The Prince’s Boy
In a book review, Ambrose Bierce once wrote: “The covers of this book are too far apart.” That same criticism could be applied to this novel – a novella really – even though it is already a short read at 160 pages.
Dinu Grigorescu, the narrator, looks back forty years to when he was a 19-year-old affluent and aimless youth transplanted from his native Romania to 1920s Paris. The publisher bills the novel as “a bohemian adventure,” and it does contain almost every cliché know to “Gay Paris” of that time. Dinu is an uninspired writer living in a garret apartment in Montmartre, everyone smokes Turkish cigarettes and drinks Turkish coffee, and there is even the requisite appearance of Josephine Baker.
Dinu does not simply experience bohemian adventure; within only a few pages he is visiting a brothel for gay men where he orders “a brute,” who, only a few hours later, ridiculously declares his love for Dinu. The remainder of the novel explores their short – he dies – but apparently memorable love affair. Like the movies of decades gone by when, after a few chaste kisses, the camera pans to the starry sky rather than the bedroom, here all the graphic sex occurs off the page; this is not pornography.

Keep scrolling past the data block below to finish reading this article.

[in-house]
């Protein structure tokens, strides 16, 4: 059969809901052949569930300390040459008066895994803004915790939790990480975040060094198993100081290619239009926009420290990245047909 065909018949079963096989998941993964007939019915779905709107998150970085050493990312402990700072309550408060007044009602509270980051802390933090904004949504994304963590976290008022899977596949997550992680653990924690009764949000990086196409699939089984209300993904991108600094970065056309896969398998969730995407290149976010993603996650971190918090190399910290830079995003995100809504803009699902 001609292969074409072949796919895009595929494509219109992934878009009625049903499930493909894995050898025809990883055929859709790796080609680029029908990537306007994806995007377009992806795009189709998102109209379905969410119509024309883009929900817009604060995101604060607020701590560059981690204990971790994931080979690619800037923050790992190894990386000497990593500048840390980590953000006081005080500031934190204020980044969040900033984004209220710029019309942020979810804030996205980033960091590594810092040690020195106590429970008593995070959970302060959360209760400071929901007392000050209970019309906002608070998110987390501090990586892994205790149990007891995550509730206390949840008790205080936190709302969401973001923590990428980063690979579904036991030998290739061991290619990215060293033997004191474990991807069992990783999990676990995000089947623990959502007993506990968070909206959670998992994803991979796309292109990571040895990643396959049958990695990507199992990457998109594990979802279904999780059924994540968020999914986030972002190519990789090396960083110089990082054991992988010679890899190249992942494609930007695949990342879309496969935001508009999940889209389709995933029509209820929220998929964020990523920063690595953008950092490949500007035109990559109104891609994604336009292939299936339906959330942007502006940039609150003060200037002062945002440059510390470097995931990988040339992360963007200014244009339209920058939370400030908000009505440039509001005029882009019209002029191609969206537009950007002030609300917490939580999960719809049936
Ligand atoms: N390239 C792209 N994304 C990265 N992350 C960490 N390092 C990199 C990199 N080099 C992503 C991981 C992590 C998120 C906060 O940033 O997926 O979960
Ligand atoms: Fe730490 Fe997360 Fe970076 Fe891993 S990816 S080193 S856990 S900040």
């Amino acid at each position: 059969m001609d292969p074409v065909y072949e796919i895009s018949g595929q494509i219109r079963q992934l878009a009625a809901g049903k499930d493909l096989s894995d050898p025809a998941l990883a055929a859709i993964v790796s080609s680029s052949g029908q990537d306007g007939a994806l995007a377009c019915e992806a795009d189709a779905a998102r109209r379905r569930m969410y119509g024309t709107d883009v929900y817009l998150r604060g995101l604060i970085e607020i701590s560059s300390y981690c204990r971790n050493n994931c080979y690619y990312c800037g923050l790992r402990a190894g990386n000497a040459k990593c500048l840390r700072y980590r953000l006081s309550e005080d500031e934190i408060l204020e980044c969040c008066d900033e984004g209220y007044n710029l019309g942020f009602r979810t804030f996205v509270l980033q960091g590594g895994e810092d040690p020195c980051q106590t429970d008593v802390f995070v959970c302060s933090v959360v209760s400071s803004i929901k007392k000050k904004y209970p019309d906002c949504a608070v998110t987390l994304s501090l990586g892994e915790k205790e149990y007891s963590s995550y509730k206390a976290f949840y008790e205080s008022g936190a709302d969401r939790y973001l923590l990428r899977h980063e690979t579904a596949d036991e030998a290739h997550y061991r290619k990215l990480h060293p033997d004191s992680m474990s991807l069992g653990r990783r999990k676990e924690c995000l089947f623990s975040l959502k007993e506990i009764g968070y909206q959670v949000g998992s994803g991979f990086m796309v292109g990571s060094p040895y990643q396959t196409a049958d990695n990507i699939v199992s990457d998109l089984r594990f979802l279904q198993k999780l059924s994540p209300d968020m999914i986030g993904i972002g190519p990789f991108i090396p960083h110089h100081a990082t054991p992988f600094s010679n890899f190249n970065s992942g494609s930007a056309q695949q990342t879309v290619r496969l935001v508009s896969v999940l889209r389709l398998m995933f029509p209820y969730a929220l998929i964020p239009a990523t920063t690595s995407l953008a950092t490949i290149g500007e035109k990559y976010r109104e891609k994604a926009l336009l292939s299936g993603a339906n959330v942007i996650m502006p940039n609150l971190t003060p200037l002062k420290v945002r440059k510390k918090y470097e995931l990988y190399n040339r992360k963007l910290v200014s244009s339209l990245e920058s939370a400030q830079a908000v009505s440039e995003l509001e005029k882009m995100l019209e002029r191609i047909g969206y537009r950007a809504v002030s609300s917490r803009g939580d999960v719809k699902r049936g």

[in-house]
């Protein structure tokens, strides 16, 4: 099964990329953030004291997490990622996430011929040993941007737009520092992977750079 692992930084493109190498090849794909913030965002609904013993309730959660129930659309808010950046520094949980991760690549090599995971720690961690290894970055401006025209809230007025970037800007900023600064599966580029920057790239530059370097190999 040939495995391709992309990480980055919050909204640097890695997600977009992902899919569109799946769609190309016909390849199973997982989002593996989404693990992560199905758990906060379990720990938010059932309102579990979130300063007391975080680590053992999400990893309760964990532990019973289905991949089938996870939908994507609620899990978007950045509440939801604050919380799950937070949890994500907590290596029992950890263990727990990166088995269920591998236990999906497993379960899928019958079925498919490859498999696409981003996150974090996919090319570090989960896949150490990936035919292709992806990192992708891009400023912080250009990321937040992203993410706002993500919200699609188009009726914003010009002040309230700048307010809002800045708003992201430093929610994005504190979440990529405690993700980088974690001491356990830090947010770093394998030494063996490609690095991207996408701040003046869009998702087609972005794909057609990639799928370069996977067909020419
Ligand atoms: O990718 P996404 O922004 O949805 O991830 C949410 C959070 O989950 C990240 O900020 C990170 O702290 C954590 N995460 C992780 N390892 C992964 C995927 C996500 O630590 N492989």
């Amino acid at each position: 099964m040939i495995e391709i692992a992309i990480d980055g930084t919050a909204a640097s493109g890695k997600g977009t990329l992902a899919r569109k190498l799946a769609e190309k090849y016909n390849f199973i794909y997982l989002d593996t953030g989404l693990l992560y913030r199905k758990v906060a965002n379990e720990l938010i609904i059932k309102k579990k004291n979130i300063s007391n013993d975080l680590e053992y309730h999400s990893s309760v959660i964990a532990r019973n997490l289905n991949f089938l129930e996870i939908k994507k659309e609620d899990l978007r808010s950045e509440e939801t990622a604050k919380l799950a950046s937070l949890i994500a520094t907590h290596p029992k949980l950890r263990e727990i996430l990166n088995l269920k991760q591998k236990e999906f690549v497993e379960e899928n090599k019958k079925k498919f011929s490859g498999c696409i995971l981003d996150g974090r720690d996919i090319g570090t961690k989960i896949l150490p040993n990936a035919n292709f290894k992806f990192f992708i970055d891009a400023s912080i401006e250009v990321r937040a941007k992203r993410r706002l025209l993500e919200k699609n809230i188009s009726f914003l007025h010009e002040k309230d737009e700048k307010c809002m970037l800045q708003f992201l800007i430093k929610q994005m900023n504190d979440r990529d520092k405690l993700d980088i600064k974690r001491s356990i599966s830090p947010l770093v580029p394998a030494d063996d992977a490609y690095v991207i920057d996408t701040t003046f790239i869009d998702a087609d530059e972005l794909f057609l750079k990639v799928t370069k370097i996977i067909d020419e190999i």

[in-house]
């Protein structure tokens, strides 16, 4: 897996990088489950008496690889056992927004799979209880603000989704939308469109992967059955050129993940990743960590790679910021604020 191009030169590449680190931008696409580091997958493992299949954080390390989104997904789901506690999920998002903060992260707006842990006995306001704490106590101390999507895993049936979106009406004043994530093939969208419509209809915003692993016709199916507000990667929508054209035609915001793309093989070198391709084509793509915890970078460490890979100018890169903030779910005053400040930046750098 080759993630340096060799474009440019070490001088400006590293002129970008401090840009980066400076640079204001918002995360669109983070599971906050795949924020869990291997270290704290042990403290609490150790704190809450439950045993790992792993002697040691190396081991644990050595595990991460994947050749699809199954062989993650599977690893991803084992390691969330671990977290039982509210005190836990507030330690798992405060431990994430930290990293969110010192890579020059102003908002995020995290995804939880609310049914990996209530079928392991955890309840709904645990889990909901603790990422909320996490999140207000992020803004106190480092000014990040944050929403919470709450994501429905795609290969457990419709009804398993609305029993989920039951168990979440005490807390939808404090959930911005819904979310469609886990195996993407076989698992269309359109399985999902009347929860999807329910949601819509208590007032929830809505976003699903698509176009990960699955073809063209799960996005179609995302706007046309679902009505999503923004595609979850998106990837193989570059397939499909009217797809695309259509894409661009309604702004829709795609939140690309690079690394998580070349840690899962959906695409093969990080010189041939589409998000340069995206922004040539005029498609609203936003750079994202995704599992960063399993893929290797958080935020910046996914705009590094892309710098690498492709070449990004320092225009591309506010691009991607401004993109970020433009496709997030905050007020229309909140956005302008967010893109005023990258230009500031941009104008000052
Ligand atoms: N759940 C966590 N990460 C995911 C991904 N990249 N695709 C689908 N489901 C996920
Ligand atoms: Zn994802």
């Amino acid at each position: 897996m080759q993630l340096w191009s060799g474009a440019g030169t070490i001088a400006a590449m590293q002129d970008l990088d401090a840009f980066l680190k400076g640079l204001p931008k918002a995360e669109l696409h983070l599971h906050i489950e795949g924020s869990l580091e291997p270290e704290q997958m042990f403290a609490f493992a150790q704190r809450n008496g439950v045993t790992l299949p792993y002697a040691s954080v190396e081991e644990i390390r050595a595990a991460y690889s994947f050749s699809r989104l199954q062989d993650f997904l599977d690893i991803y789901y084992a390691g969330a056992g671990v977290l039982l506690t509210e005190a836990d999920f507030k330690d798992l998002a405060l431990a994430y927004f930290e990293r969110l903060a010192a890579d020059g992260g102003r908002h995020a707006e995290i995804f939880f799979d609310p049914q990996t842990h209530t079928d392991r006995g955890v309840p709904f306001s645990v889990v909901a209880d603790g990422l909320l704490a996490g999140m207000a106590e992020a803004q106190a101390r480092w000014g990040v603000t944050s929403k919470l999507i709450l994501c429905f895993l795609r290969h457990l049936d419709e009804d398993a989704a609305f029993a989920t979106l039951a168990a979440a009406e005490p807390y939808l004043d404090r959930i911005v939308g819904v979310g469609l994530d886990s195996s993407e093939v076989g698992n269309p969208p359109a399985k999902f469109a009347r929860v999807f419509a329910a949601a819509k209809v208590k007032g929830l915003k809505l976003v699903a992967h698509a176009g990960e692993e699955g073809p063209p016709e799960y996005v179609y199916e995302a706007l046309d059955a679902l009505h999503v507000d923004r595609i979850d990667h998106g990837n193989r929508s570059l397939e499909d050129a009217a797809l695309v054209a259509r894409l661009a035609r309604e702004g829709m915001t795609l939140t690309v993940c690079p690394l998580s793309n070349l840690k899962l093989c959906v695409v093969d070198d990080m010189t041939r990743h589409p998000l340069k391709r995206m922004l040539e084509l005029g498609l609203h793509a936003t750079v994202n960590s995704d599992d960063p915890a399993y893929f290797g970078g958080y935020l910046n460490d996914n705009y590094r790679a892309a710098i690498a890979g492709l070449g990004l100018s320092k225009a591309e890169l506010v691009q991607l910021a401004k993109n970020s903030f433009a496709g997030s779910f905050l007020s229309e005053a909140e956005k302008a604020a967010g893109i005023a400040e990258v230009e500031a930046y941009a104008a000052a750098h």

But it is not a riveting story, either. Hobbled by sentences like: “His pimples and warts and blackheads were mine to worship” and “I lay back and paid homage to Razvan with my now slightly liver-spotted right hand,” the writing is hackneyed and pedestrian, not at all what would be expected from a past Man Booker Prize nominee. Worse, there is no compelling reason why Dinu’s story needs to be told, other than as a masturbatory remembrance for his now-aging self.
Gay or straight readers are advised to save their money.